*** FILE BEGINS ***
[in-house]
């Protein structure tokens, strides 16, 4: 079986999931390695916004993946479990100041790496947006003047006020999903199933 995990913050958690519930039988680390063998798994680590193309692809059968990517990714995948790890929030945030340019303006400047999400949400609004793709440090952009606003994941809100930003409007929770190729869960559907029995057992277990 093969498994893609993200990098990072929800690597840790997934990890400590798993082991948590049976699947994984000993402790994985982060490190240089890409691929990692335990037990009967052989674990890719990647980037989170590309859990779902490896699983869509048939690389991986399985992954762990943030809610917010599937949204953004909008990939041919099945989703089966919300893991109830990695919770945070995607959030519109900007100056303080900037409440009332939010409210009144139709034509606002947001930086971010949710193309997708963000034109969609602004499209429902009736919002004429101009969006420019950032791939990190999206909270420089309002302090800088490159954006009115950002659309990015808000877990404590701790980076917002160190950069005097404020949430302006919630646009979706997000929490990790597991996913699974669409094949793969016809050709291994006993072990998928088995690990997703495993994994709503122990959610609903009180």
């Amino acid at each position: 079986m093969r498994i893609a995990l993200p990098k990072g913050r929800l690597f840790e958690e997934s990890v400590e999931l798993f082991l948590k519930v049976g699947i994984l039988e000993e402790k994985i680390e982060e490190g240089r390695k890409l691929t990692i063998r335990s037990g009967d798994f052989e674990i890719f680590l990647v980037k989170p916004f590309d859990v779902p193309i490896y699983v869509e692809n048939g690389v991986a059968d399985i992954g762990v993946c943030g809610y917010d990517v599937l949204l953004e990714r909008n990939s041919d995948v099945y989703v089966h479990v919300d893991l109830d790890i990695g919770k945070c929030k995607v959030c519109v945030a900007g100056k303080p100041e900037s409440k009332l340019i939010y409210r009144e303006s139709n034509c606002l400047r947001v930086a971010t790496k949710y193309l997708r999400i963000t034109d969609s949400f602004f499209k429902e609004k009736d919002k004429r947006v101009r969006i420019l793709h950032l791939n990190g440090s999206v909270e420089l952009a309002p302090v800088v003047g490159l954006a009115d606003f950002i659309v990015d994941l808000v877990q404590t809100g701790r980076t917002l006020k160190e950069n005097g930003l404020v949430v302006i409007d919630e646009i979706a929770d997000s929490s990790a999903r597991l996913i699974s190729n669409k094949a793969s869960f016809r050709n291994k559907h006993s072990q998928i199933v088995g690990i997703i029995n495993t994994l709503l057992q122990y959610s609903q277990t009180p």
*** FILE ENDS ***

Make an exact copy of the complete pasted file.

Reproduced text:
[in-house]
């Protein structure tokens, strides 16, 4: 079986999931390695916004993946479990100041790496947006003047006020999903199933 995990913050958690519930039988680390063998798994680590193309692809059968990517990714995948790890929030945030340019303006400047999400949400609004793709440090952009606003994941809100930003409007929770190729869960559907029995057992277990 093969498994893609993200990098990072929800690597840790997934990890400590798993082991948590049976699947994984000993402790994985982060490190240089890409691929990692335990037990009967052989674990890719990647980037989170590309859990779902490896699983869509048939690389991986399985992954762990943030809610917010599937949204953004909008990939041919099945989703089966919300893991109830990695919770945070995607959030519109900007100056303080900037409440009332939010409210009144139709034509606002947001930086971010949710193309997708963000034109969609602004499209429902009736919002004429101009969006420019950032791939990190999206909270420089309002302090800088490159954006009115950002659309990015808000877990404590701790980076917002160190950069005097404020949430302006919630646009979706997000929490990790597991996913699974669409094949793969016809050709291994006993072990998928088995690990997703495993994994709503122990959610609903009180």
């Amino acid at each position: 079986m093969r498994i893609a995990l993200p990098k990072g913050r929800l690597f840790e958690e997934s990890v400590e999931l798993f082991l948590k519930v049976g699947i994984l039988e000993e402790k994985i680390e982060e490190g240089r390695k890409l691929t990692i063998r335990s037990g009967d798994f052989e674990i890719f680590l990647v980037k989170p916004f590309d859990v779902p193309i490896y699983v869509e692809n048939g690389v991986a059968d399985i992954g762990v993946c943030g809610y917010d990517v599937l949204l953004e990714r909008n990939s041919d995948v099945y989703v089966h479990v919300d893991l109830d790890i990695g919770k945070c929030k995607v959030c519109v945030a900007g100056k303080p100041e900037s409440k009332l340019i939010y409210r009144e303006s139709n034509c606002l400047r947001v930086a971010t790496k949710y193309l997708r999400i963000t034109d969609s949400f602004f499209k429902e609004k009736d919002k004429r947006v101009r969006i420019l793709h950032l791939n990190g440090s999206v909270e420089l952009a309002p302090v800088v003047g490159l954006a009115d606003f950002i659309v990015d994941l808000v877990q404590t809100g701790r980076t917002l006020k160190e950069n005097g930003l404020v949430v302006i409007d919630e646009i979706a929770d997000s929490s990790a999903r597991l996913i699974s190729n669409k094949a793969s869960f016809r050709n291994k559907h006993s072990q998928i199933v088995g690990i997703i029995n495993t994994l709503l057992q122990y959610s609903q277990t009180p």